Federal judge tosses life sentences for convicted DC sniper

Glen Mclaughlin
May 27, 2017

A former Bellingham High School student's two life sentences are thrown out.

The order for reconsideration is based on a 2016 U.S. Supreme Court decision giving constitutional sentencing protections to juveniles. Instead, the courts in Fairfax and Spotsylvania must resentence Malvo, on the new standards devised by the Supreme Court in 2012, and he could still receive life sentences again in those proceedings.

The court concluded that while the convictions would stand, the life sentences would be tossed out, and Malvo would be resentenced.

However, the federal judge's ruling only applies to his sentences in Virginia.

Malvo was 17 when he and co-defendant John Allen Muhammad are alleged to have committed the sniper attacks. His Maryland lawyers are appealing in both state and federal court on the same grounds, and a hearing is set for next month. Judge Raymond Jackson agreed and made his ruling to vacate Malvo's sentence.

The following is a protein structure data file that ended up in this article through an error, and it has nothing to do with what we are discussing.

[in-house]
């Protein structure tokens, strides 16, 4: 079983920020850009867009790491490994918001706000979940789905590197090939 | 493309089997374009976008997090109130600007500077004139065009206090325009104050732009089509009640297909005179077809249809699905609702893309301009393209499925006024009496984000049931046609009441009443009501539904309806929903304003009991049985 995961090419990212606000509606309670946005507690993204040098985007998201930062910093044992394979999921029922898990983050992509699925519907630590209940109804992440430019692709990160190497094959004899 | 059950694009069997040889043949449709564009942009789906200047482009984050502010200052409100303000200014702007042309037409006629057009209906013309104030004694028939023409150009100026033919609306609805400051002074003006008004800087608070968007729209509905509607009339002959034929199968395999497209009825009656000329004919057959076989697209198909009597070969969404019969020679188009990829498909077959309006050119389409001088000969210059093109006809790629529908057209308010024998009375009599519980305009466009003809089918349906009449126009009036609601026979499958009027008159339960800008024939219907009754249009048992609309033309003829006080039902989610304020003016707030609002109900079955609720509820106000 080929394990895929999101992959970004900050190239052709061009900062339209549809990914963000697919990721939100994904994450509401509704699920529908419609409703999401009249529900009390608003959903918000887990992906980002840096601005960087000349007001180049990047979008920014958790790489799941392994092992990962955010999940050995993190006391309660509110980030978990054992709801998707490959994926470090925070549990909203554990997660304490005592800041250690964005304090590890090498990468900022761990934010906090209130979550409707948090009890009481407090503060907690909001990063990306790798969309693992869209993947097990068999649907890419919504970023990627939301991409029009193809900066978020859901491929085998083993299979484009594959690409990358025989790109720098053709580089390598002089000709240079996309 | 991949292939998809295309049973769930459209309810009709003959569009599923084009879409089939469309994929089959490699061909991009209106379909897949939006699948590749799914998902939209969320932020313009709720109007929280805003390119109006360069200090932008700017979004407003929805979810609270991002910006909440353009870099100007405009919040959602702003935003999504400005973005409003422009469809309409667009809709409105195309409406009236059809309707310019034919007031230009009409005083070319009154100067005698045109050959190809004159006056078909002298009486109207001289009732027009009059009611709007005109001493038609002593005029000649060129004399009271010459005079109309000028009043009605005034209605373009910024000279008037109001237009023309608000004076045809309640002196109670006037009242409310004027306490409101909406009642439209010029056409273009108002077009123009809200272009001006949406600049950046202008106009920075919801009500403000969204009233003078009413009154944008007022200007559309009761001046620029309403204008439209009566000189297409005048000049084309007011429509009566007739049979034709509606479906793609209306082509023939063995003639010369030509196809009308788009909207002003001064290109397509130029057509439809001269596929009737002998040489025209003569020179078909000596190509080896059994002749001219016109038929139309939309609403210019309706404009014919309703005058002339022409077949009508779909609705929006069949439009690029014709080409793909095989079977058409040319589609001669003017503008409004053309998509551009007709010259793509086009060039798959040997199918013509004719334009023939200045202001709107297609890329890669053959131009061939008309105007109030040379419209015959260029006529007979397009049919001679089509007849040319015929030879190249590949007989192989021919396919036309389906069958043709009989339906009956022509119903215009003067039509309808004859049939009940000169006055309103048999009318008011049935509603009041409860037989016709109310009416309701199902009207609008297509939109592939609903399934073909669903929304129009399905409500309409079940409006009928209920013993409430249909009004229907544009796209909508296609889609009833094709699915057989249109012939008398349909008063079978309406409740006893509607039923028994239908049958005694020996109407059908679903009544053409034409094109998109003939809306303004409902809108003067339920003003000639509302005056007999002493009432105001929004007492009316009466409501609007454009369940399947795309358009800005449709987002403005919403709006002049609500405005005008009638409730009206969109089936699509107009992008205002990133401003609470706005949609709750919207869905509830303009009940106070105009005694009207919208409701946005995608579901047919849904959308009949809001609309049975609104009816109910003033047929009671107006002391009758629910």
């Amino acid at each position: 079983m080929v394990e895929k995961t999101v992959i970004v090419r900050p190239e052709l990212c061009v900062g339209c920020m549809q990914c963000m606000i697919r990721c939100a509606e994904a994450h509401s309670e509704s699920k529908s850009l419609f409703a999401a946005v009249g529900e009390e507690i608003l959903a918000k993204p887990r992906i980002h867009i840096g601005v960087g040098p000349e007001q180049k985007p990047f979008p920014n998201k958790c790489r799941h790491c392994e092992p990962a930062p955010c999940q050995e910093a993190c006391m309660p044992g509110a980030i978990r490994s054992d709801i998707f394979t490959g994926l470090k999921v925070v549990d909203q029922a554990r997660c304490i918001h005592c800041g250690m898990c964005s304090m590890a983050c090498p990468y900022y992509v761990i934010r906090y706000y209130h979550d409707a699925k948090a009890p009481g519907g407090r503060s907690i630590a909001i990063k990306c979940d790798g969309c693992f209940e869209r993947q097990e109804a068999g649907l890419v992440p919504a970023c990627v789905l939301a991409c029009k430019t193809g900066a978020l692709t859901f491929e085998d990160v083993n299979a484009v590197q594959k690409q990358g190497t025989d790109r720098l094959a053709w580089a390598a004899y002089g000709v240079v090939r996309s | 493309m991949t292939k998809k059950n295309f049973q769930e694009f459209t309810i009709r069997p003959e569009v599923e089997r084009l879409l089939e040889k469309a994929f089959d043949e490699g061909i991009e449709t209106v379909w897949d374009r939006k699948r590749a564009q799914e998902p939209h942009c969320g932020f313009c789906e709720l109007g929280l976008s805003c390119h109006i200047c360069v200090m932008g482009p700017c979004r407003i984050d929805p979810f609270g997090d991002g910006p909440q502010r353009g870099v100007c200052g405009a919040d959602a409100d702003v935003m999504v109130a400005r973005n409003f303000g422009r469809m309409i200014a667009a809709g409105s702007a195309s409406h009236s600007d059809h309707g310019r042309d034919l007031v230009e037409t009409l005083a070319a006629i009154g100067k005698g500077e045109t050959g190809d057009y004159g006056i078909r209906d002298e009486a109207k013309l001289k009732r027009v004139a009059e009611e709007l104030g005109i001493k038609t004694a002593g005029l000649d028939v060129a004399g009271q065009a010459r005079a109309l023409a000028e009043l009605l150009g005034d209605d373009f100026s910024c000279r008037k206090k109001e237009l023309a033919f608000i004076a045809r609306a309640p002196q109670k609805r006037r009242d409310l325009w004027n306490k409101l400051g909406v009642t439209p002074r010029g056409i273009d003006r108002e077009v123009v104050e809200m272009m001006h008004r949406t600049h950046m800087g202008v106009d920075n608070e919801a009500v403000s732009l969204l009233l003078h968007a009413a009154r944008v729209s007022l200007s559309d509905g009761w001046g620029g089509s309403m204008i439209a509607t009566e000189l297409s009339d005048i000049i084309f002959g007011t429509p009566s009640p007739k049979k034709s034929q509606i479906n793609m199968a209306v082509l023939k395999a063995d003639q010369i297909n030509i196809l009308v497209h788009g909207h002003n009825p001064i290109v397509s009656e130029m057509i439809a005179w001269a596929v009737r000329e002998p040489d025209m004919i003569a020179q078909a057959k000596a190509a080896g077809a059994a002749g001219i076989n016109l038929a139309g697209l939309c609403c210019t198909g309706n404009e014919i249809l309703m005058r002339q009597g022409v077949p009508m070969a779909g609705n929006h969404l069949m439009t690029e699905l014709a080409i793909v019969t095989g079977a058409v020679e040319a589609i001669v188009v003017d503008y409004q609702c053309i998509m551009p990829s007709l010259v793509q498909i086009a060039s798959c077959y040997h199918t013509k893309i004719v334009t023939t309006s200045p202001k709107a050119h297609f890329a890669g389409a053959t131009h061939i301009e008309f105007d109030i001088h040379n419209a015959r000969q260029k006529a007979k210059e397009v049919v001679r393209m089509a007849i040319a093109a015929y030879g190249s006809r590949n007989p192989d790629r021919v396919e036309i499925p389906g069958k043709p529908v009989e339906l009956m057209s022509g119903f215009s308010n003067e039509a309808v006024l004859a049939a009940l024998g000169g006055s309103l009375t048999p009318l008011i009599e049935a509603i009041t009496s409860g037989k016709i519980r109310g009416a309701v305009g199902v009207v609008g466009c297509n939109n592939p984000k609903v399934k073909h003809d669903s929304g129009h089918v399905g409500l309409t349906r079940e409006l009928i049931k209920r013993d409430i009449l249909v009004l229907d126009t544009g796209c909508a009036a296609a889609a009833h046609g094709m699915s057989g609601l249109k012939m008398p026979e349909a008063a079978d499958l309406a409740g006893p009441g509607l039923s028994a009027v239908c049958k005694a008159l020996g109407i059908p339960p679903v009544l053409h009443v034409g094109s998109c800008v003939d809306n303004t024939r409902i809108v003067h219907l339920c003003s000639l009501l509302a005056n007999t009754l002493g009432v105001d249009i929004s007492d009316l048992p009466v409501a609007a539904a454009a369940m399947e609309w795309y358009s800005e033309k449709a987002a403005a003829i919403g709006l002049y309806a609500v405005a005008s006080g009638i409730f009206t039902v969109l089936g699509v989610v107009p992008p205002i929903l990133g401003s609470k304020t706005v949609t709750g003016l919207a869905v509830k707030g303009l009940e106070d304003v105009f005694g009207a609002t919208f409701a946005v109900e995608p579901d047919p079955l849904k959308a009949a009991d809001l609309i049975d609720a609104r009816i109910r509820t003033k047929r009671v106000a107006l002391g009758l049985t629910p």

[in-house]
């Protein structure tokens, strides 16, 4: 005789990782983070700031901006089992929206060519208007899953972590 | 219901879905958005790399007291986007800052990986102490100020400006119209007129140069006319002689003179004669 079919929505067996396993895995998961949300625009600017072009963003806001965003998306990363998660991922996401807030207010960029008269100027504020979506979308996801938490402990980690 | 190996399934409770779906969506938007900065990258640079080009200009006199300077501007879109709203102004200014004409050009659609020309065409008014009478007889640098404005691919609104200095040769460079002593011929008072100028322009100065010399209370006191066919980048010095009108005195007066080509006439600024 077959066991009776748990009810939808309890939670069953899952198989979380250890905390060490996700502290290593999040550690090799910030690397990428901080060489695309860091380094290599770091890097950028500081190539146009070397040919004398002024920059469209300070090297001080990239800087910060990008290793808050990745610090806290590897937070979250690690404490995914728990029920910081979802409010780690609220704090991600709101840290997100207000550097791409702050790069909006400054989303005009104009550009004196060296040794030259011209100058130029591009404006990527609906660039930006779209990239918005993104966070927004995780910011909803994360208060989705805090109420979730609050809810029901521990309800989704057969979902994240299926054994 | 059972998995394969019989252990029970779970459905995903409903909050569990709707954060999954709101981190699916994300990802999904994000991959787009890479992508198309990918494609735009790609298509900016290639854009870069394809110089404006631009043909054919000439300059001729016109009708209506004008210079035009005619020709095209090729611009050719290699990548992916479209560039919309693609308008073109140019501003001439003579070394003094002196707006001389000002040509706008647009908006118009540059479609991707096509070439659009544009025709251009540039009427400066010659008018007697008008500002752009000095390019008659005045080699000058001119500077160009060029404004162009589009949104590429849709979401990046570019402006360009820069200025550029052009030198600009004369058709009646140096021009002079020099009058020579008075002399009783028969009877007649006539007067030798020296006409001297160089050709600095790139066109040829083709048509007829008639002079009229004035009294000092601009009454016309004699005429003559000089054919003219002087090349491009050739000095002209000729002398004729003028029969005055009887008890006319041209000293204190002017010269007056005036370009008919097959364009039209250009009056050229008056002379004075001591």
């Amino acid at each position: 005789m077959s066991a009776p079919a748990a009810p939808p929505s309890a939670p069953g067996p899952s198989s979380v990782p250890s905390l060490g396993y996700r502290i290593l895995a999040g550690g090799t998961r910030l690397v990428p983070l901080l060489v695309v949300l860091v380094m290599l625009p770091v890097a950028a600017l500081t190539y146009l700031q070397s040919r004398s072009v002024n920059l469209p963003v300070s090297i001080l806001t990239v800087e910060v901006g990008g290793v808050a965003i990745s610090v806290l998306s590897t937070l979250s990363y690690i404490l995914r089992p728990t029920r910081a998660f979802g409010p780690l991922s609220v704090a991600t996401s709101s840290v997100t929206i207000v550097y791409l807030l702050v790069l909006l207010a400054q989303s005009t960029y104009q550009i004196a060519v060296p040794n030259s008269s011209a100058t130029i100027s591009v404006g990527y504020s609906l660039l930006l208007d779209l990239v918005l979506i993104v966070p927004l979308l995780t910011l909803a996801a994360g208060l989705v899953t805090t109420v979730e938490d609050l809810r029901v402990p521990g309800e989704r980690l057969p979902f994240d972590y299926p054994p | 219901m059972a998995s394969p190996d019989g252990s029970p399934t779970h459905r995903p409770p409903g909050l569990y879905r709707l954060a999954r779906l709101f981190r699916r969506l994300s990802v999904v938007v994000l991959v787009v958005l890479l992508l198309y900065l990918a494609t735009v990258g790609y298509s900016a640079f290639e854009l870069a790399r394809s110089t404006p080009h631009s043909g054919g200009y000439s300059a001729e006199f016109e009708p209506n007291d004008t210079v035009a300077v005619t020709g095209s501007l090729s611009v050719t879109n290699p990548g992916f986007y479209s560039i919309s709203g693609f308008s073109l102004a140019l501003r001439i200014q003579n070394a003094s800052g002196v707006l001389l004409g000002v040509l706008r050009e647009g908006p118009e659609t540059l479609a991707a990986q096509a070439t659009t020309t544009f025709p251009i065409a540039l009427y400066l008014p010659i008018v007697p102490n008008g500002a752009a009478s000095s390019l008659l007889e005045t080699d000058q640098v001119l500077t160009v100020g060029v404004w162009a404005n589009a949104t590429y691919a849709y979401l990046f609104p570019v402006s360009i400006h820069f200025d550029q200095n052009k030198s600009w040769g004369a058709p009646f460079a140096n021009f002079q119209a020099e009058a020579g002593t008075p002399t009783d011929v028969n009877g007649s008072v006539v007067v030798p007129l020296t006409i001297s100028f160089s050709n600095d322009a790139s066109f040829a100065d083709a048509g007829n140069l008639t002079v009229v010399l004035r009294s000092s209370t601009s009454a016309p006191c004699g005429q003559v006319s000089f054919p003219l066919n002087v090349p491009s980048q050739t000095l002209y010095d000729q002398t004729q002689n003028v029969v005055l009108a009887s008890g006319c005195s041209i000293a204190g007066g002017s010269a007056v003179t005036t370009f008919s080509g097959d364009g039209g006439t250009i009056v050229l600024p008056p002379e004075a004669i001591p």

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Virginia argued that Malvo waived his right to appeal when he entered his pleas. The Virginia attorney general responded that Roush could have suspended some of Malvo's life term.

"We believe that Judge Jackson's ruling is consistent with the mandates of the United States Supreme Court on these sentencing issues". Prosecutors sought a death sentence, but a jury opted for life in prison.

"I was at peace knowing Muhammad was executed and Malvo was serving life without parole".

Cheryll Shaw, whose father, Jerry Taylor, was shot and killed by Muhammad and Malvo in March 2002 in Tucson, Arizona, in one of several killings that preceded the sniper shootings in the D.C. region, said the news that Malvo could potentially be released at a future date was an unpleasant shock.

"I couldn't say no", he said in the interview.

Other reports by MaliBehiribAe

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